All new articles are now appearing in the new blog entitled 2012-13 and there will be no further updates here although all the older content from previous posts is still right here and has not been deleted.
We are now into day five of seventy. The Olympic torch touched down near Helston in Cornwall on Friday evening accompanied by Princess Anne, Lord Coe and David Beckham amongst others. On Saturday morning it started its way through much of England, Scotland, Wales, Northern Ireland (and to Dublin in Ireland for a day).
This afternoon it reached Swindon where Didier Drogba completed quite a week in his life which started with the equalising goal and winning penalty for Chelsea in the Champions League Final in Munich on Saturday. On Sunday he was in London on top of an open topped double decker bus as thousands of Chelsea fans poured onto the streets to see their victorious side joined with the cup itself for everybody to see. On Tuesday he announced that he would be leaving Chelsea after 8 years with the club and today stated it is his intention to not play against them and therefore will be applying his skills in pastures new probably far, far away. Today he had the honour of running a leg of the Olympic Torch relay through the streets of Swindon not because of his recent successes on the pitch - no. He was selected for all the charity work that he has been doing including setting up foundations for children back in his home country of the Ivory Coast. That last sentence needs to be made perfectly clear before anybody gets the wrong idea and thinks this is just more glory-hunting.
When I first heard the statistics behind this event I could not quite work it out. 8,000 miles over 70 days - it is only 850 miles from Lands End to John O'Groats!
I know they are not by a long way going the quickest way from these two opposite peaks and the route is going here, there and everywhere across the country but to manage to cover 8,000 miles is the equivalent of going from Lands End to John O'Groats back and forth 9 and a half times.
But then another calculation hit me and made me realise that perhaps they really are travelling this far. 8,000 miles divided by 70 days equals approximately 114 miles a day - suddenly it is sounding that in fact the figures are correct - it just seems incredible. The other thing that I did not realise was (maybe I am alone in this, maybe I am not) that I thought that all of this distance would be run by one of the 8,000 runners. That is far from the truth as we are already seeing from the video being relayed online from the BBC live stream of the relay. The convoy is swiftly moving to its next point with a bunch of police motorcyclists clearing the route ahead before the convoy again stops at the edge of the next village, town or city where they are once again are greeted by large crowds and the next relay runner. If the 8,000 miles was being covered by these 8,000 runners then they would all be covering one mile each of the course. I have already seen runners covering very small distances as our torch bearers are a complete variety of different ages and physical condition. Today in Swindon for example there was a guy with only one leg that bravely carried the torch and I have also seen people in wheelchairs etc.
There were some people that thought that people would soon get bored of this relay. Far from it - in fact if anything the crowds appear to be getting larger and larger as we go from town to town.
To be fair though, the torch landed in Britain just as the weather finally broke its extended winter through spring and we are finally get a taste of summer to go along with the early days before the main event of the Olympics.
I am finding the coverage on the BBC live stream strangely appealing. There is no commentary, all there is audio of the cheering crowds and the noise of the vehicle engines as they fly between places along England's roads. There have already been times where I have seen places that I have recognised or even thought I have drove down that road!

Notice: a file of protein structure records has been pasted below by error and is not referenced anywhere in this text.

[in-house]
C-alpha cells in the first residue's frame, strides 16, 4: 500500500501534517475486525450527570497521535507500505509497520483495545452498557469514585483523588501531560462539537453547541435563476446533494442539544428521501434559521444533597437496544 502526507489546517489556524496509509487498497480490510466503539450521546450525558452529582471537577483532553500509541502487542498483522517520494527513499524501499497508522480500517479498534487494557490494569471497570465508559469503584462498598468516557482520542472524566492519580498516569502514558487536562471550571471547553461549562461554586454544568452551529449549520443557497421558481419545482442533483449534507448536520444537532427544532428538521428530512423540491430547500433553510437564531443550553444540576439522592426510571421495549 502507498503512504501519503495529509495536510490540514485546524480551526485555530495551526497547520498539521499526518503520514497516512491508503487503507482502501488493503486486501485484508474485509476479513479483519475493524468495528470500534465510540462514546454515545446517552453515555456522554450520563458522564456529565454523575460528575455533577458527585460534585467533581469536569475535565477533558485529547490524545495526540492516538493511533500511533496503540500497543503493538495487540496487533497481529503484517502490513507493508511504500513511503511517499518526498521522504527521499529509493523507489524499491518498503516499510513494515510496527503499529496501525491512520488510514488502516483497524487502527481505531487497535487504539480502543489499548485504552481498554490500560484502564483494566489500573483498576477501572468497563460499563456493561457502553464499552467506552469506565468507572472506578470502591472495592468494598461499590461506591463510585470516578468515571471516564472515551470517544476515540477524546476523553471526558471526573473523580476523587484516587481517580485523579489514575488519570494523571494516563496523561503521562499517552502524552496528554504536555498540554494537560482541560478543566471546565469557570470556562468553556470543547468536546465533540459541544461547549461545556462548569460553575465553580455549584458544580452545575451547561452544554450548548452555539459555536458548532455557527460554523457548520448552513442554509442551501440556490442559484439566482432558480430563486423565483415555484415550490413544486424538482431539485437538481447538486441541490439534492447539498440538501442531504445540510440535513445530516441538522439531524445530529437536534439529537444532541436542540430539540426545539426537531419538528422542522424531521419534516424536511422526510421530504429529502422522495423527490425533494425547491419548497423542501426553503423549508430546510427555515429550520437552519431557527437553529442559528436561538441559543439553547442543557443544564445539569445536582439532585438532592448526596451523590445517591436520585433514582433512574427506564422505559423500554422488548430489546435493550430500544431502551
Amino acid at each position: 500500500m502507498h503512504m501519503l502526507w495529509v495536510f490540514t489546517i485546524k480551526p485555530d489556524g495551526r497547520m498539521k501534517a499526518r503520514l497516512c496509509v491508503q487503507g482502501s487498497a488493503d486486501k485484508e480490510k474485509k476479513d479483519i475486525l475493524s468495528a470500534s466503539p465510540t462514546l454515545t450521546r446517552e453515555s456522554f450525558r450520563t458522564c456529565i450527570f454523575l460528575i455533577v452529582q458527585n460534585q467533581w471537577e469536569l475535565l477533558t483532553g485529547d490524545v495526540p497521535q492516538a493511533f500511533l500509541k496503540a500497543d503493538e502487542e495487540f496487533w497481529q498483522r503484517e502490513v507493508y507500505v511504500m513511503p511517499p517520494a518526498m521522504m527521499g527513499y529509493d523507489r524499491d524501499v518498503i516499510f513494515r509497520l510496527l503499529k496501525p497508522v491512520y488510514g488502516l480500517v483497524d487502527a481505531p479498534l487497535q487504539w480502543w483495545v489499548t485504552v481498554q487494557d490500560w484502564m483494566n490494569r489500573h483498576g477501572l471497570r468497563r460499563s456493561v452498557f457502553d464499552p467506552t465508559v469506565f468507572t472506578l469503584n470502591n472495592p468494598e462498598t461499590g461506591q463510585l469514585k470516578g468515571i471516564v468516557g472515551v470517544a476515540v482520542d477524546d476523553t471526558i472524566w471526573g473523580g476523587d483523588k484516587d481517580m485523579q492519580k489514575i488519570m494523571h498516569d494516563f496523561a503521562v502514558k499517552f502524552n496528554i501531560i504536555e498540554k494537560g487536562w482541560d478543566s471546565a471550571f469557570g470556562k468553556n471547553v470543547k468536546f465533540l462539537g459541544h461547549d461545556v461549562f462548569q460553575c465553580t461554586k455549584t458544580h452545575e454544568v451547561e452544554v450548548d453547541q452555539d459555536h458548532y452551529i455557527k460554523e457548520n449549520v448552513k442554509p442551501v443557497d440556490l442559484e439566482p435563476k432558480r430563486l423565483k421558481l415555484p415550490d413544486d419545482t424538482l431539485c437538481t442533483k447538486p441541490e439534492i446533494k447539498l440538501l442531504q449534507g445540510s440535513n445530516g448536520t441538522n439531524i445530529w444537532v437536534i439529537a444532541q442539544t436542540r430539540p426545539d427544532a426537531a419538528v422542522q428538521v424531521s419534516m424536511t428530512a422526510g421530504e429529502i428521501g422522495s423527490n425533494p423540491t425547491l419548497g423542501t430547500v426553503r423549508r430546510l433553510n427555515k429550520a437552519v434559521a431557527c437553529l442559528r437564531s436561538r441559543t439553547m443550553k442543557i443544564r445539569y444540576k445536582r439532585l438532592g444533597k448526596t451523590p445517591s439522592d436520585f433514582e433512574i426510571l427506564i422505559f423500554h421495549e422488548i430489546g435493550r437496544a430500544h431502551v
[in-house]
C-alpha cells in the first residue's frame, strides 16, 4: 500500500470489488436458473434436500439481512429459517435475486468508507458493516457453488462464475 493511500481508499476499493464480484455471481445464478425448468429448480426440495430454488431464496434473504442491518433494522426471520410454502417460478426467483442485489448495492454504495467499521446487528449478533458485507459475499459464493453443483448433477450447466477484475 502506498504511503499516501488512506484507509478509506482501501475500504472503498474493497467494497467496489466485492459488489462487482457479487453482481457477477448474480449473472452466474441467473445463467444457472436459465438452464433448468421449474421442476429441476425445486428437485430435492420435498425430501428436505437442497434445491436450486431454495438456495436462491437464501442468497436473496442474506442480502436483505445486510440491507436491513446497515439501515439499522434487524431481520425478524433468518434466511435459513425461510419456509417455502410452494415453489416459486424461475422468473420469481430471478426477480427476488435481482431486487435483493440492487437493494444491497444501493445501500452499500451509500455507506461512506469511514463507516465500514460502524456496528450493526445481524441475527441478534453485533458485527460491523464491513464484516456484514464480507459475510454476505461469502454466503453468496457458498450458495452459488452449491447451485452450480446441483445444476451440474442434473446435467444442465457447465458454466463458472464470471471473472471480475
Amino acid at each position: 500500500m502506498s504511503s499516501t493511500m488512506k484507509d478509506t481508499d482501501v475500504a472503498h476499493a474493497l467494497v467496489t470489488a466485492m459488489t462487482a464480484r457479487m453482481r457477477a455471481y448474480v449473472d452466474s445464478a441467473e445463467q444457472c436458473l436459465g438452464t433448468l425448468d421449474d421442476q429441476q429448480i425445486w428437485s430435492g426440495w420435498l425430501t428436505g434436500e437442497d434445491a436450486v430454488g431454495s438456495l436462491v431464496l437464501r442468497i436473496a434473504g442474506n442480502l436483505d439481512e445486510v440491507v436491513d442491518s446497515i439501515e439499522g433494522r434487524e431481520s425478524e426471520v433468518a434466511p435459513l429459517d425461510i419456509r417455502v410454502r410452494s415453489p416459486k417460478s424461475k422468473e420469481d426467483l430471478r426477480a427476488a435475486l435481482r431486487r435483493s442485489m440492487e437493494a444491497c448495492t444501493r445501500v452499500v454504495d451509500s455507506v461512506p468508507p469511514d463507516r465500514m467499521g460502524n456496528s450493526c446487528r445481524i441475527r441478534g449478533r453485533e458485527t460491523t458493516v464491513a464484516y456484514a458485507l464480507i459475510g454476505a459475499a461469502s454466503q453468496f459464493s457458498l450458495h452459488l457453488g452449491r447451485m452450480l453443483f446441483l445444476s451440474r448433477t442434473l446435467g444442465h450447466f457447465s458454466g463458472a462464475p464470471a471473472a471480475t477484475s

The interactive map can be zoomed in and a street by street map is also available so you can see precisely how the near they are going to you. I have noticed the timetable in the mornings has been difficult to keep to but they have made it up after the lunch break. If you are waiting and wondering where they have got to the web site has just introduced an Android App so that people can monitor the torch as they stand and wait for it. It is also due to appear as an Apple App in the next day or two.
There is just something I find very appealing in watching the live stream. Especially with the sun shining and the time of the year that it is right now we are seeing England in much of its beautiful glory. Seeing hundreds of school children lined up alongside the road too will provide many a moment when those kids look back in years to come and remember where they were when they saw the torch go by.
The BBC live stream for the Olympic Torch relay is linked to right here.
After defeat in this years World Snooker Championships, Steven Hendry announced his retirement from the game. On the opening day of this years finals tournament he made a 147 maximum break against Stuart Bingham - his third at the Crucible Theatre and his 11th in total. In the second round he knocked out defending champion and fellow Scot John Higgins but it was after his heavy quarter-final defeat to Stephen Maguire that he made his announcement revealing that he had become dissatisfied with the standard of his overall play in recent years and the difficulty he had trying to balance the competitive aspects of the sport with his commercial and personal commitments.
Hendry won his first world title at the age of 1990 at the age of 21. He would win the title a further five times all throughout the 90's. In all he won 72 professional titles and this year was his 27th consecutive year in qualifying for the Crucible. Of his six world titles, four of the finals were contested against the same opponent - Jimmy White.
White is probably the greatest player to never win the title and has in all lost six finals of which five were in consecutive years. "The Whirlwind" - now 50 years old was often compared to Alex "Hurricane" Higgins for his fast style of play and their lifestyles were also in many ways quite similar. If Higgins had been the big draw in the 70's and early 80's for his erratic yet brilliant shots then it would be White that would take over that mantle.
Hendry and White were two very different characters away from the limelight but this was also mirrored to an extent in the game that they both played at the highest level. In this video the two of them get back together for a chat about some of their greatest matches.